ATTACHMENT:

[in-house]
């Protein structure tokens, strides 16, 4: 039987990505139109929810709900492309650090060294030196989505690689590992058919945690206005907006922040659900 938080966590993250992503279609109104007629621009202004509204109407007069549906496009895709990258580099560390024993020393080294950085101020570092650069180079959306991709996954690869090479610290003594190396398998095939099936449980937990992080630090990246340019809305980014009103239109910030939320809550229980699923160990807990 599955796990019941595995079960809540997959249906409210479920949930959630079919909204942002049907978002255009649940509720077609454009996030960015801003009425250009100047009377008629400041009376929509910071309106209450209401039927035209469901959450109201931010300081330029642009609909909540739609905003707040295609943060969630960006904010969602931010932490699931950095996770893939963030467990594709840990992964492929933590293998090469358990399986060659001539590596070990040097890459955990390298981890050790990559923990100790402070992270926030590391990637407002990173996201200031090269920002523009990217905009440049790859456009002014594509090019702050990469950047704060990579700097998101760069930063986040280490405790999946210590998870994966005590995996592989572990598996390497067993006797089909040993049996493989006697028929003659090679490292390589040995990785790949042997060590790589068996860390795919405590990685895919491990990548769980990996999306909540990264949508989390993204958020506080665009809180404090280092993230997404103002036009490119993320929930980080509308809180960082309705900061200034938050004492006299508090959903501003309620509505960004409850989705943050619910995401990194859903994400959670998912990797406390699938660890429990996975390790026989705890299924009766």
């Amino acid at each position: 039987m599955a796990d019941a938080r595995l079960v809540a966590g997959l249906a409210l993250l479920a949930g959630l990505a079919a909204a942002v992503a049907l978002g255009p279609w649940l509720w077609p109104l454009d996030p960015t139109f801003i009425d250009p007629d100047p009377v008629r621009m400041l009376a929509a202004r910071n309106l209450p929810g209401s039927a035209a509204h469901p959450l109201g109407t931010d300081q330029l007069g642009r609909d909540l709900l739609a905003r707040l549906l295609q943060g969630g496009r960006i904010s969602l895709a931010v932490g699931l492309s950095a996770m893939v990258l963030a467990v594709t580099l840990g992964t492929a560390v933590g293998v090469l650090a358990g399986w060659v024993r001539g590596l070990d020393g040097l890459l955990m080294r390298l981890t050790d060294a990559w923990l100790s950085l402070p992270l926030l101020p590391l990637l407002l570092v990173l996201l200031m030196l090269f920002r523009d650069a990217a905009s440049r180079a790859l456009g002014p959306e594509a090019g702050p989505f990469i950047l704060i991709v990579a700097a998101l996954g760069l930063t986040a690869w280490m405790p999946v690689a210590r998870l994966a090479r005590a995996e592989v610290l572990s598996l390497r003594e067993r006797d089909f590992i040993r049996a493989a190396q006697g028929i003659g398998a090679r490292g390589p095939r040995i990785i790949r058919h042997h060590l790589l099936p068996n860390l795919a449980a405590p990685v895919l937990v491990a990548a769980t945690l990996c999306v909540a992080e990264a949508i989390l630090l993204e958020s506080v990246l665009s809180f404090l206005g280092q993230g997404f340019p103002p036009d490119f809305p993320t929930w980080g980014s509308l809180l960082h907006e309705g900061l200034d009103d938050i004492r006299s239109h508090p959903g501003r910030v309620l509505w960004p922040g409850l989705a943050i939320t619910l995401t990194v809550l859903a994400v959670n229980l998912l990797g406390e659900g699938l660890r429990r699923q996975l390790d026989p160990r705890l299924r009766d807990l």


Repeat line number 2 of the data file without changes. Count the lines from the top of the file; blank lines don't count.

């Protein structure tokens, strides 16, 4: 039987990505139109929810709900492309650090060294030196989505690689590992058919945690206005907006922040659900 938080966590993250992503279609109104007629621009202004509204109407007069549906496009895709990258580099560390024993020393080294950085101020570092650069180079959306991709996954690869090479610290003594190396398998095939099936449980937990992080630090990246340019809305980014009103239109910030939320809550229980699923160990807990 599955796990019941595995079960809540997959249906409210479920949930959630079919909204942002049907978002255009649940509720077609454009996030960015801003009425250009100047009377008629400041009376929509910071309106209450209401039927035209469901959450109201931010300081330029642009609909909540739609905003707040295609943060969630960006904010969602931010932490699931950095996770893939963030467990594709840990992964492929933590293998090469358990399986060659001539590596070990040097890459955990390298981890050790990559923990100790402070992270926030590391990637407002990173996201200031090269920002523009990217905009440049790859456009002014594509090019702050990469950047704060990579700097998101760069930063986040280490405790999946210590998870994966005590995996592989572990598996390497067993006797089909040993049996493989006697028929003659090679490292390589040995990785790949042997060590790589068996860390795919405590990685895919491990990548769980990996999306909540990264949508989390993204958020506080665009809180404090280092993230997404103002036009490119993320929930980080509308809180960082309705900061200034938050004492006299508090959903501003309620509505960004409850989705943050619910995401990194859903994400959670998912990797406390699938660890429990996975390790026989705890299924009766």